Caring for Canada's wetlands
If you used water today to brush your teeth, cook or quench your thirst, you should probably thank a wetland! World Wetlands Day, celebrated every February 2, is an opportunity to learn about the value and importance of wetlands to Canadians.
If you’re wondering why you should care, consider what wetlands do for us.
From providing ecological services such as flood control and carbon storage to food production, wetlands play a vital role in our day-to-day lives.
Wetlands are good for your health. They play a key role in removing sediments, excess nutrients and even bacteria from drinking water. Over two-thirds of Canadians get their drinking water from lakes, rivers and reservoirs, and the quality of that water depends on the health of the watershed, including wetlands. Like giant sponges, wetlands also absorb and replenish water to buffer our communities from flood and drought risks.
Wetlands are vital nesting and feeding grounds for waterfowl, they provide nursery habitat for fishes and are one of Canada’s most diverse ecosystems. At least half of our wildlife species rely on wetlands for at least part of their lifecycle.
Canada is home to 25 percent of the world’s wetlands; more than any other country. However, our wetlands are disappearing due to infrastructure development such as roads and cities or drainage for agricultural production. This loss of wetlands is especially high in southern Canada.
The Nature Conservancy of Canada has permanently protected and restored over 145,792 acres (59,000 hectares) of wetlands across the country for the benefit of wildlife and people for more than 50 years.
In our conservation work, we identify and map Canada’s most important wetlands for nature and people. We then work with private landowners, communities, governments, and partners under Habitat Joint Ventures and the North American Wetlands Conservation Act to conserve important habitats, including wetlands, floodplains and shores.
Wetlands are among the Nature Conservancy of Canada’s most important habitats we are working to conserve. We also restore wetlands that have been degraded, to improve these natural spaces for migratory birds, amphibians, fishes and other wildlife.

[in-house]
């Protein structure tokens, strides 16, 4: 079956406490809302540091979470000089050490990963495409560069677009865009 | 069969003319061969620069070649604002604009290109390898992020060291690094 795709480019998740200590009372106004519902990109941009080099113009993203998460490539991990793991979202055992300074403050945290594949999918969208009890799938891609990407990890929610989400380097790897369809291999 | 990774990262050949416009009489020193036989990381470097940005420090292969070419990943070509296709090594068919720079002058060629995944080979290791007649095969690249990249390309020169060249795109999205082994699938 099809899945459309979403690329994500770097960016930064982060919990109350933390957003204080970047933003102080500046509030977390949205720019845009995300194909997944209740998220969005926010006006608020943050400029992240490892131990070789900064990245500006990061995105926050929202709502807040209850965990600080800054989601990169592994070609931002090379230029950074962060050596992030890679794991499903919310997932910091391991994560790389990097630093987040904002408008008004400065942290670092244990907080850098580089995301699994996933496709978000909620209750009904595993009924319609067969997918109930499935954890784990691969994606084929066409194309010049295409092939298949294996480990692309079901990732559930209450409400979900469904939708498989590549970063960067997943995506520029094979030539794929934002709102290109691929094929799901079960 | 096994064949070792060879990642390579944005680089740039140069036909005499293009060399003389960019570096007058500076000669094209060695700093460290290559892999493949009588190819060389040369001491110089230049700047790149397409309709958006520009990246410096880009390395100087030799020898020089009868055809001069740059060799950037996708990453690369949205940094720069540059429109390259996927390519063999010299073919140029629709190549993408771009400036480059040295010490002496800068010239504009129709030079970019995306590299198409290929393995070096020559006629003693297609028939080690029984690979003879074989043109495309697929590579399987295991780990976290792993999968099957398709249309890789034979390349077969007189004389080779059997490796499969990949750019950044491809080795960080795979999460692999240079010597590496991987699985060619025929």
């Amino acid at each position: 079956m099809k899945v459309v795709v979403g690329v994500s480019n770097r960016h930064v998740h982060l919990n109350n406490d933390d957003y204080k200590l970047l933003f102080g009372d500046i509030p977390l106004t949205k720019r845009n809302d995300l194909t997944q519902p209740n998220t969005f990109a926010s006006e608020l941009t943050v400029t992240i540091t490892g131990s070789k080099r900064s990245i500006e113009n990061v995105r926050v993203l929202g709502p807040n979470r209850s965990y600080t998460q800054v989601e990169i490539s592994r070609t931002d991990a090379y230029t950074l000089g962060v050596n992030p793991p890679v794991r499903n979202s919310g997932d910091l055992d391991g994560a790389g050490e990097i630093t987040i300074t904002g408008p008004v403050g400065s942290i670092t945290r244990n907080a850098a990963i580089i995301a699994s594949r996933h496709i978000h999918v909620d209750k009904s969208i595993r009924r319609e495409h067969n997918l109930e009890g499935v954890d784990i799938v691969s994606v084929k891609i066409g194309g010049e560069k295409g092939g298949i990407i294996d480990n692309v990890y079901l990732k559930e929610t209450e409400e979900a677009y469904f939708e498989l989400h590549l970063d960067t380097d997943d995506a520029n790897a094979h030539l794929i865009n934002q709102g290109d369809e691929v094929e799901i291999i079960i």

In addition to their importance for nature, many of the Nature Conservancy of Canada’s wetland areas provide recreational opportunities such as walking, hiking, fishing, wildlife viewing and canoeing, along with educational opportunities for people of all ages to learn and explore.
Here are just a few areas where the Nature Conservancy of Canada is actively conserving wetlands across the country:
- Over 1,137 acres (460 hectares) of coastal bogs, salt marsh and beach at the Tabusintac Estuary northeast of Miramichi. The Tabusintac River Lagoon and Estuary has been recognized as a wetland of international importance under the Ramsar Convention for its importance to migratory waterfowl and the nationally endangered piping plover, a shorebird which nests on the sandy beaches of Tabusintac.
- NCC’s Big Quill Lake South, 460 acres (186 hectares) of shallow saline wetland and mixed grasslands, is part of Saskatchewan's Quill Lakes. This area of world-class birding habitat is designated as Western Hemisphere Shorebird Reserve Network of international significance. The Quill Lakes area, including Big Quill Lake South, is also recognized as an Important Bird Area and a Saskatchewan Heritage Marsh where visitors can feast their eyes on many species of waterfowl and shorebirds.
- Since 1974, NCC and its partners have protected close to 10,000 acres (4,047 hectares) of significant habitat in Minesing Wetlands, located west of Barrie. One of the most diverse undisturbed wetland tracts in Ontario, the wetland is home to many nationally listed species at risk, including rare turtles and supports wide-ranging mammals such as moose and fisher. Minesing Wetlands is also home to one of the largest and oldest great blue heron colonies in Ontario.
- On Vancouver Island near Duncan, NCC has been working with the BC Wildlife Federation and other partners to restore 91 acres (37 hectares) of Quamichan Lake wetlands, including wetland areas on NCC’s Cowichan Garry Oak Preserve. The wetlands had been destroyed years ago, but recovering them now will benefit rare species, increase biodiversity, improve water quality and fish habitat and reduce erosion.
Canada is well positioned to make a difference on a global scale by protecting our wetlands so that they can continue to trap and store large amounts of carbon. Our wetlands are also important to help nature and local communities adapt to the impacts of climate change by protecting us from storm surges, drought and flooding.
Help us conserve wetlands by supporting our work. Find out how you can volunteer, contribute to our projects and make a difference in the well-being of our country’s people and wildlife on our website.